In this appendix, we offer several suggestions for HR practitioners who plan to establish a competency-based employee development process in an organization. Not all suggestions will apply equally to every organization or work unit.
The person assigned to spearhead the effort must establish a process for documenting the progress of the work. Documentation should include explanations of all techniques and tools, both the ones that worked and those that did not meet expectations. Testimonials from employees, managers, supervisors, team leaders, and others should be put in writing and logged for future reference. The log will be useful for conducting public relations campaigns and justifying budget requests.
Career development efforts should always start small and grow gradually. It takes time and considerable effort to implement the competency-based process, after which employees must complete development activities before they can begin contributing to the organization's success. Certainly it would not be unusual for a full calendar year to elapse between system implementation and the production of observable, measurable results. Leaders of organizations often have difficulty realizing the value of the effort when its benefits are not readily apparent. For this reason, small expenditures that produce observable and measurable results should be the objective of every employee development effort.
Take every opportunity to inform the organization's leaders of the short- and long-term returns on their investment in the competency-based process, and do so in a timely manner. An important truism applies here: What the CEO supports, all support.
Career coaches can be trained as ambassadors for the competency-based employee development process. They can collect information and communicate it to the sponsoring work unit or throughout the organization, as appropriate. They can also source information for employees. Consult Simonsen (1997) for strategies for marketing an employee development system in an organizational context.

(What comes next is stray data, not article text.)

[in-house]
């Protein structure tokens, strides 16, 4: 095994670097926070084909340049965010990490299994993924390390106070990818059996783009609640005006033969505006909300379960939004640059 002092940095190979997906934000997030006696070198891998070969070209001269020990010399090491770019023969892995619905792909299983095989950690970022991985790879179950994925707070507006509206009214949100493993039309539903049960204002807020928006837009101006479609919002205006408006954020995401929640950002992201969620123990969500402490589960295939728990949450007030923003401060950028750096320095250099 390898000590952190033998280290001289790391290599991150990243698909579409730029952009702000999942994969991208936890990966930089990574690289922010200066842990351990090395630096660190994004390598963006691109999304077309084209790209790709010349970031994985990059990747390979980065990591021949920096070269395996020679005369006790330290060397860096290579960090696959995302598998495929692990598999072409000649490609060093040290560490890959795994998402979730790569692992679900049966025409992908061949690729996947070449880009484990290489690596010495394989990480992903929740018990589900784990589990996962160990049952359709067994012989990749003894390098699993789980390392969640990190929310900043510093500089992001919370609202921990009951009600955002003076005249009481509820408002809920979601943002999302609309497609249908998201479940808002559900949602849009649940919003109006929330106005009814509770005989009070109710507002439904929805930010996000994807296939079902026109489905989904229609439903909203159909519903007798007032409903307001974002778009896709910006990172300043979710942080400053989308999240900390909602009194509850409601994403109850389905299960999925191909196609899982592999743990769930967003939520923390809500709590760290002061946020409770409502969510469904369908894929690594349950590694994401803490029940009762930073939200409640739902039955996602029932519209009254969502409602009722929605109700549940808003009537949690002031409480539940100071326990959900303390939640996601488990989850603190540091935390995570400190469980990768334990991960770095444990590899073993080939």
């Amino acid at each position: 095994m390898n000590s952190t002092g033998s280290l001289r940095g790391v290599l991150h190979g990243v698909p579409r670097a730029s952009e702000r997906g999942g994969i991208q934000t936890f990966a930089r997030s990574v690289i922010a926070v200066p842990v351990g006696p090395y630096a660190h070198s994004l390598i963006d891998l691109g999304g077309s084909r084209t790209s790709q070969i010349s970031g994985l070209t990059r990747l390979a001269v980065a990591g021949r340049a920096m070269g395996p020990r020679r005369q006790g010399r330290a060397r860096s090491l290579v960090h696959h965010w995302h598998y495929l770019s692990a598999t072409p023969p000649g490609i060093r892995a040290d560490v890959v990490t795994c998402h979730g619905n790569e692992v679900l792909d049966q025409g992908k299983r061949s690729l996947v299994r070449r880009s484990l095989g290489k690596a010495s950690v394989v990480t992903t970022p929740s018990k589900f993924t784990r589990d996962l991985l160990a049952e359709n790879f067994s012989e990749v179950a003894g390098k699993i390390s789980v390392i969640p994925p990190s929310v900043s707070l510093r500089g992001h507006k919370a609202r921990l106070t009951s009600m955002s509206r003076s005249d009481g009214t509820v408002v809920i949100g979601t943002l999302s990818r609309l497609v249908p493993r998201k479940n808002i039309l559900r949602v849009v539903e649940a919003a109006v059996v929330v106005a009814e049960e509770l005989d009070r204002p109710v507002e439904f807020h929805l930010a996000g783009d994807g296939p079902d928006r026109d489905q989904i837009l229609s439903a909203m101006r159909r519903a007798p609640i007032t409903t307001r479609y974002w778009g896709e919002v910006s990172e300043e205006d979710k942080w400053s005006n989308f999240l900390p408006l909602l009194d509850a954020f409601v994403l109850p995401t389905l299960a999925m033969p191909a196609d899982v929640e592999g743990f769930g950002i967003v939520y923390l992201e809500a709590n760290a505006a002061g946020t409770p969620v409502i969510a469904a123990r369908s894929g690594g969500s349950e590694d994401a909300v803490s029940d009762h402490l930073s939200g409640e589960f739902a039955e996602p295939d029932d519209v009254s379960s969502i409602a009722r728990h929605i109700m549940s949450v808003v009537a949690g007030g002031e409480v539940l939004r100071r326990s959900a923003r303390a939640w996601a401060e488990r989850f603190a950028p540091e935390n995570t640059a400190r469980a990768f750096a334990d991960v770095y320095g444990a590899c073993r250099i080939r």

Schedule regular informational sessions for participants in the employee development process. Topics could include organization life and possible development opportunities. Senior managers could play a role by talking about the business, its current and future needs, and how employees can contribute toward meeting those needs. Senior managers should also honestly communicate the organization's succession planning and management practices to all employees. Succession planning should not be limited to senior management but should be a priority for many positions in the organization.
When employees show signs of distress while discussing their life-career issues, the HR practitioner should refer them to a qualified career counselor. It is important to understand that employees may enter the development process with issues that they portray or perceive as work related but which are instead due to personal factors. HR practitioners must recognize when this is the case and should never practice beyond their level of expertise, no matter how well they know these employees. The HR practitioner should confirm that assistance has been provided by following up with employees and, if necessary, the career counselor. Credentialed career development facilitators or counselors should be available either as employees of the organization or as contracted consultants.
Specialized seminars can be designed and presented to address specific life-work issues such as resume development, child care or elder care needs, competency development concerns, and other topics. Systematically assess needs before taking action on this suggestion.
Helping employees to achieve their agreed-upon employee development objectives should be a job performance assessment factor for every supervisor, team leader, manager, and executive in the organization. As a part of their overall performance rating, it should affect their pay and other benefits.
An employee development process (whether competency based or traditional) can very easily fail because the organization's leaders do not understand the value of the life-career approach and will not endorse its use. The person who spearheads the employee development effort must continually work to ensure that decision makers and senior leaders accept the importance of these practices.